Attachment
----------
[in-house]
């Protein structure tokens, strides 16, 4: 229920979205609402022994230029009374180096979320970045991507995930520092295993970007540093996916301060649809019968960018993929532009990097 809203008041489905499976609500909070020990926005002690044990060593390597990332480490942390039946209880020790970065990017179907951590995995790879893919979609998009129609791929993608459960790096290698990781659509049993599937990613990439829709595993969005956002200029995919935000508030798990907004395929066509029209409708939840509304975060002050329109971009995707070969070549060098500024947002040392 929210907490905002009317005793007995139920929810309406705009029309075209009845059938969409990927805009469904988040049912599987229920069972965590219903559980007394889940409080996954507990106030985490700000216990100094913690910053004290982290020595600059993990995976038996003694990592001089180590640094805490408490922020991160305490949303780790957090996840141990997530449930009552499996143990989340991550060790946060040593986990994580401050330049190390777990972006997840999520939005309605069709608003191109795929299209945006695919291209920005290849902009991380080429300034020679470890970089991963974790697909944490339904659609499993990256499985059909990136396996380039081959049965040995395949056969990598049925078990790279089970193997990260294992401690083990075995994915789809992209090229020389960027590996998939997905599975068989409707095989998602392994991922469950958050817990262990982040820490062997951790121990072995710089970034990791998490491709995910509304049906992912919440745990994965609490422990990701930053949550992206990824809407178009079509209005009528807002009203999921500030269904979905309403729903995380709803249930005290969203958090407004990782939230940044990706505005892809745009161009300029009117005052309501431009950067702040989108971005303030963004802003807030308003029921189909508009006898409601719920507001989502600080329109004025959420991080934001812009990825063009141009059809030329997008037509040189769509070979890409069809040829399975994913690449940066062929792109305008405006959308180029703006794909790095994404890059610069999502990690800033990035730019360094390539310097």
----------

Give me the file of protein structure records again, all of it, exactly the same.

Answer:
[in-house]
């Protein structure tokens, strides 16, 4: 229920979205609402022994230029009374180096979320970045991507995930520092295993970007540093996916301060649809019968960018993929532009990097 809203008041489905499976609500909070020990926005002690044990060593390597990332480490942390039946209880020790970065990017179907951590995995790879893919979609998009129609791929993608459960790096290698990781659509049993599937990613990439829709595993969005956002200029995919935000508030798990907004395929066509029209409708939840509304975060002050329109971009995707070969070549060098500024947002040392 929210907490905002009317005793007995139920929810309406705009029309075209009845059938969409990927805009469904988040049912599987229920069972965590219903559980007394889940409080996954507990106030985490700000216990100094913690910053004290982290020595600059993990995976038996003694990592001089180590640094805490408490922020991160305490949303780790957090996840141990997530449930009552499996143990989340991550060790946060040593986990994580401050330049190390777990972006997840999520939005309605069709608003191109795929299209945006695919291209920005290849902009991380080429300034020679470890970089991963974790697909944490339904659609499993990256499985059909990136396996380039081959049965040995395949056969990598049925078990790279089970193997990260294992401690083990075995994915789809992209090229020389960027590996998939997905599975068989409707095989998602392994991922469950958050817990262990982040820490062997951790121990072995710089970034990791998490491709995910509304049906992912919440745990994965609490422990990701930053949550992206990824809407178009079509209005009528807002009203999921500030269904979905309403729903995380709803249930005290969203958090407004990782939230940044990706505005892809745009161009300029009117005052309501431009950067702040989108971005303030963004802003807030308003029921189909508009006898409601719920507001989502600080329109004025959420991080934001812009990825063009141009059809030329997008037509040189769509070979890409069809040829399975994913690449940066062929792109305008405006959308180029703006794909790095994404890059610069999502990690800033990035730019360094390539310097």